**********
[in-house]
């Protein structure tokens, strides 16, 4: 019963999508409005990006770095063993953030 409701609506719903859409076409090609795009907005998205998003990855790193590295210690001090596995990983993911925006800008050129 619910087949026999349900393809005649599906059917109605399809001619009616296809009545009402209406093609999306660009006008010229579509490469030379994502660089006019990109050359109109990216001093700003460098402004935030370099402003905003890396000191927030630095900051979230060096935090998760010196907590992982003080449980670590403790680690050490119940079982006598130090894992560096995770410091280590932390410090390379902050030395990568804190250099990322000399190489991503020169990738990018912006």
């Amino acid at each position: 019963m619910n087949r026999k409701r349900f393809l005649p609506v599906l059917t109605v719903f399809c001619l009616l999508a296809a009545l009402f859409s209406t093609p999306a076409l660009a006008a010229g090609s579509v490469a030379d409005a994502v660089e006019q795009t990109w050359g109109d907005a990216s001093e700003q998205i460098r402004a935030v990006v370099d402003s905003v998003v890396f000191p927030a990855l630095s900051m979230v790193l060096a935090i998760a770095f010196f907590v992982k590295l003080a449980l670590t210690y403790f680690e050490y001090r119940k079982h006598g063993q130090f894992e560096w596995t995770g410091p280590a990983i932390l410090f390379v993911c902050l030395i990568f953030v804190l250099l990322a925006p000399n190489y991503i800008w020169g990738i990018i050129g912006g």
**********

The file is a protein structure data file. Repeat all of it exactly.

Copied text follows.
[in-house]
């Protein structure tokens, strides 16, 4: 019963999508409005990006770095063993953030 409701609506719903859409076409090609795009907005998205998003990855790193590295210690001090596995990983993911925006800008050129 619910087949026999349900393809005649599906059917109605399809001619009616296809009545009402209406093609999306660009006008010229579509490469030379994502660089006019990109050359109109990216001093700003460098402004935030370099402003905003890396000191927030630095900051979230060096935090998760010196907590992982003080449980670590403790680690050490119940079982006598130090894992560096995770410091280590932390410090390379902050030395990568804190250099990322000399190489991503020169990738990018912006």
């Amino acid at each position: 019963m619910n087949r026999k409701r349900f393809l005649p609506v599906l059917t109605v719903f399809c001619l009616l999508a296809a009545l009402f859409s209406t093609p999306a076409l660009a006008a010229g090609s579509v490469a030379d409005a994502v660089e006019q795009t990109w050359g109109d907005a990216s001093e700003q998205i460098r402004a935030v990006v370099d402003s905003v998003v890396f000191p927030a990855l630095s900051m979230v790193l060096a935090i998760a770095f010196f907590v992982k590295l003080a449980l670590t210690y403790f680690e050490y001090r119940k079982h006598g063993q130090f894992e560096w596995t995770g410091p280590a990983i932390l410090f390379v993911c902050l030395i990568f953030v804190l250099l990322a925006p000399n190489y991503i800008w020169g990738i990018i050129g912006g």